The Greek Myths

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Penguin Books, 1992 - Social Science - 782 pages
3 Reviews

From the creation out of Chaos and the birth of Olympians to the Labours of Hercules, the Trojan War and Odysseus's return, Robert Grave's superb retelling of the Greek Myths - now published for the first time in a single volume in paperback - has long been acclaimed as the definitive version.

From sources scattered throughout ancient literature Graves used a novelist's skill to weave a crisp coherent narrative of each myth. Full commentaries offer cross-references, interpretations and explanations combining solid scholarship with the intuitive insight of a poet; even little-known variants are recorded when they reveal an extra dimension of ritual or historical meaning. (In principle, Graves boldly claimed, Greek mythology 'was no more mysterious in content than are modern election cartoons'.) A comprehensive index of names and their derivations adds to ease of use. The result is a classic among reference books, ideal for specialists, dippers or anyone seeking details of the gods, heroes and extraordinary events which inspired Homer, the Greek tragedians and so much subsequent European culture. And, since it naturally includes the tales of Tantalus and Theseus, Orpheus and Orestes, Midas and Medea, it also contains many of the greatest stories ever sold.

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Review: The Greek Myths

User Review  - Brendan Boehning - Goodreads

An indispensable compendium of Greek mythology, explicated with eloquence and wry wit. Read full review

Contents

THE PELASGIAN CREATION MYTH
27
THE HOMERIC AND ORPHIC CREATION MYTHS
30
THE OLYMPIAN CREATION MYTH
31
Copyright

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References to this book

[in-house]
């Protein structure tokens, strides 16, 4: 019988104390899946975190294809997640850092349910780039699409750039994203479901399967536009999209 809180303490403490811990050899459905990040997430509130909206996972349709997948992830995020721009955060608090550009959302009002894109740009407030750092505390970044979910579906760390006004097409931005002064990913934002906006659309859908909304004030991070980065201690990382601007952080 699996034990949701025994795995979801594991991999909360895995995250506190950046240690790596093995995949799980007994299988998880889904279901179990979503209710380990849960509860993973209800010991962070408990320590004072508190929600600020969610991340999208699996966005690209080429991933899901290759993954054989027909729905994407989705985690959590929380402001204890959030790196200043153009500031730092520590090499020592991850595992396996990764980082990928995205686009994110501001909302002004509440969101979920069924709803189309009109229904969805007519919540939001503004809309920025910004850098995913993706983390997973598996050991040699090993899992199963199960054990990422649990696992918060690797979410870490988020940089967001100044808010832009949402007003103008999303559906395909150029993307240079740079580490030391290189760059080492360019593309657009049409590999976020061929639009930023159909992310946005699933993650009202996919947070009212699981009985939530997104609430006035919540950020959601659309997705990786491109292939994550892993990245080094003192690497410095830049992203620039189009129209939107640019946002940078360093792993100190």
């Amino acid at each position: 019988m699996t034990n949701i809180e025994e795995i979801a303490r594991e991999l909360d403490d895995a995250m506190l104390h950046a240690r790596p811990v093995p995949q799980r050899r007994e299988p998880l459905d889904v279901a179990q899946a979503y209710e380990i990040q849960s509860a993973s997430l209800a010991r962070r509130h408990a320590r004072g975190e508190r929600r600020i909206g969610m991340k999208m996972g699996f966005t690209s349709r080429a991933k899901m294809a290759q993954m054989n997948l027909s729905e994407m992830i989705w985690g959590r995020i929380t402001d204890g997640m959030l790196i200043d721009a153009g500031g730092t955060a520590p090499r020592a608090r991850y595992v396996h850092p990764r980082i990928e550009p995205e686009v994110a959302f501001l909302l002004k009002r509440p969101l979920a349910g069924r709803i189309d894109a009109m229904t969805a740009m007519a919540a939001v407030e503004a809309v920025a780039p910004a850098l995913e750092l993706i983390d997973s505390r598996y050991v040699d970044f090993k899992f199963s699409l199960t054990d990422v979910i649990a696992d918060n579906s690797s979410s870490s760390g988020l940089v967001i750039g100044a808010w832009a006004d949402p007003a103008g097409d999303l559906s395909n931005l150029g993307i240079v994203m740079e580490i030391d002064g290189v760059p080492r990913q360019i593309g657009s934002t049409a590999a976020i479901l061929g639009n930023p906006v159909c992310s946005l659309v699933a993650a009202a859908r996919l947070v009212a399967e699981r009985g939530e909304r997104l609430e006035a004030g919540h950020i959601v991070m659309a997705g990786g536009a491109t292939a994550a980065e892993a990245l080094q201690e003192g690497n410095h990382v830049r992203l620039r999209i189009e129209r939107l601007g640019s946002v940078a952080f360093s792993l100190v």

The Mycenaean World
John Chadwick
Limited preview - 1976
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About the author (1992)

Robert Graveswas born in 1895 in Wimbledon, the son of Irish writer Perceval Graves and Amalia Von Ranke. He went from school to the First World War, where he became a captain in the Royal Welsh Fusiliers. After this, apart from a year as Professor of English Literature at Cairo University in 1926, he earned his living by writing, mostly historical novels, including: I, Claudius; Claudius the God; Count Belisarius; Wife of Mr Milton; Sergeant Lamb of the Ninth; Proceed, Sergeant Lamb; The Golden Fleece; They Hanged My Saintly Billy; and The Isles of Unwisdom. He wrote his autobiography, Goodbye to All That, in 1929, and it was soon established as a modern classic. The Times Literary Supplementacclaimed it as 'one of the most candid self portraits of a poet, warts and all, ever painted', as well as being of exceptional value as a war document. Two of his most discussed non-fiction works are The White Goddess, which presents a new view of the poetic impulse, and The Nazarine Gospel Restored(with Joshua Podro), a re-examination of primitive Christianity. He also translated Apuleius, Lucan and Suetonius for the Penguin Classics, and compiled the first modern dictionary of Greek Mythology, The Greek Myths. His translation of The Rubáiyát of Omar Khayyám

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